Sessions, who has spent his political career railing about the evils of marijuana, last year said, “Good people don’t smoke marijuana.” But at his confirmation hearing last January, he went on record saying he saw value in the Obama administration’s policy regarding cannabis. “I won’t commit to never enforcing federal law,” he said, “but absolutely it’s a problem of resources for the federal government.”  Trump, in an interview while campaigning for president in 2016, promised he would not employ federal agencies to thwart states who have opted to legalize marijuana. “I think it’s up to the states,” Trump said in July 2016. “I am a states person. I think it should be up to the states. Absolutely.”

According to an October Gallup poll, 64 percent of adults believe cannabis should be legal for all adults, while a 94 percent of voters believe in legalizing medical marijuana. Among Republicans, 51 percent support marijuana legalization.

“By rescinding the Cole Memo, Jeff Sessions is acting on his warped desire to return America to the failed beliefs of the ‘Just Say No’ and Reefer Madness eras,” Erik Altieri, NORML executive director, said in a statement. “This action flies in the face of sensible public policy and broad public opinion. The American people overwhelmingly support the legalization of marijuana and oppose federal intervention in state marijuana laws by an even wider margin,” he added.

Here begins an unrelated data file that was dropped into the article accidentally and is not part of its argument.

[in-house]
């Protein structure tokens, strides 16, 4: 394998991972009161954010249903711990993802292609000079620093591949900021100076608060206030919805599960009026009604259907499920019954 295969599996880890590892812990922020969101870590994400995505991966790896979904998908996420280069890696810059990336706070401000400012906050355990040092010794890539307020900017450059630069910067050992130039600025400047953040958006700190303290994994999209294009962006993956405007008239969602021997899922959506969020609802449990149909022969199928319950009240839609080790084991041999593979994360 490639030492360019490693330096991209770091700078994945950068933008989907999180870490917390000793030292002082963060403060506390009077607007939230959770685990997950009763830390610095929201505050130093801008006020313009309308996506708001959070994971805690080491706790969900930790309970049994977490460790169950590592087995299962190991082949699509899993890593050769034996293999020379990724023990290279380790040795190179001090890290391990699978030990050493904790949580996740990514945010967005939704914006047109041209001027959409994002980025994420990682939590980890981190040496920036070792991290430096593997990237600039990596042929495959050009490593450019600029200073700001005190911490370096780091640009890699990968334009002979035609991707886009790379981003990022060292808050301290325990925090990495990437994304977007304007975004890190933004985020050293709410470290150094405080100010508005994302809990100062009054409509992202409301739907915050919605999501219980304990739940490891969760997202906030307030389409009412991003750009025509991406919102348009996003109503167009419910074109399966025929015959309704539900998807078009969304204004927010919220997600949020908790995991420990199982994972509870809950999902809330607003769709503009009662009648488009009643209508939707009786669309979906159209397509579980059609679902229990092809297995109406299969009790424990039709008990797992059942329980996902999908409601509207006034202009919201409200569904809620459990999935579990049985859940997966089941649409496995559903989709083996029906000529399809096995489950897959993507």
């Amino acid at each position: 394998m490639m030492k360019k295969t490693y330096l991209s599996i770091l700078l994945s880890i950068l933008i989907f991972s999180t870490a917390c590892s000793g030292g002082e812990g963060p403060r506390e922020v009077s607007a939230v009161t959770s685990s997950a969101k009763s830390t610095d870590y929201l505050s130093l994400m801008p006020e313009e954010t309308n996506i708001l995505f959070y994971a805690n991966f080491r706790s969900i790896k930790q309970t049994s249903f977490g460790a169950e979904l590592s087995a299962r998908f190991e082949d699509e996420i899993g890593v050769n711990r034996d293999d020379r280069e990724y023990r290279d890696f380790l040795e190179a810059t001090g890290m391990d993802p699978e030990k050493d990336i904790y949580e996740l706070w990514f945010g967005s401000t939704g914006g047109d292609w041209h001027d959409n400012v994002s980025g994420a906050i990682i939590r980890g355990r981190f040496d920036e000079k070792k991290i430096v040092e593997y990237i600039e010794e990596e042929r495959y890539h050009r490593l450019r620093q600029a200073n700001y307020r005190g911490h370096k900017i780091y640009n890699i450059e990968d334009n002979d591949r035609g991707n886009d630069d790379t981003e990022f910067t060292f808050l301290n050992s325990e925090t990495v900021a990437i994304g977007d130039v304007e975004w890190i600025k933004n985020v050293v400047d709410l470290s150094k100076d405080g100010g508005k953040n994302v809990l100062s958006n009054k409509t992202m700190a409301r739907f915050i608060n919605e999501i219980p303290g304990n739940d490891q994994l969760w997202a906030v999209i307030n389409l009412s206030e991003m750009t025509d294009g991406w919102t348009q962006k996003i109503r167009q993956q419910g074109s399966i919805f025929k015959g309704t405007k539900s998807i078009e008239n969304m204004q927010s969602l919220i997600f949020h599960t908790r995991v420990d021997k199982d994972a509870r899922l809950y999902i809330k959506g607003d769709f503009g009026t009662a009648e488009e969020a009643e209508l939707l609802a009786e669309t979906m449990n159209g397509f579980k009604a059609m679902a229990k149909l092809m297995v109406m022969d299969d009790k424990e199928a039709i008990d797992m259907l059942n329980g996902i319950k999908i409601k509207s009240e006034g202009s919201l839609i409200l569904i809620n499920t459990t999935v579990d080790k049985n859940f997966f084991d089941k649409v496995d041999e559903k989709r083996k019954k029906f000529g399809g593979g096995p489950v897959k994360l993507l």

“This move by the Attorney General will prove not just to be a disaster from a policy perspective, but from a political one. The American people will not just sit idly by while he upends all the progress that has been made in dialing back the mass incarceration fueled by marijuana arrests and destabilizes an industry that is now responsible for over 150,000 jobs,” Altieri continued. “Ending our disgraceful war on marijuana is the will of the people and the Trump Administration can expect severe backlash for opposing it.”

Twenty-nine states, the District of Columbia, and the U.S. territories of Guam and Puerto Rico have medical marijuana programs currently in effect. Cannabis is legal and regulated for adults in eight states.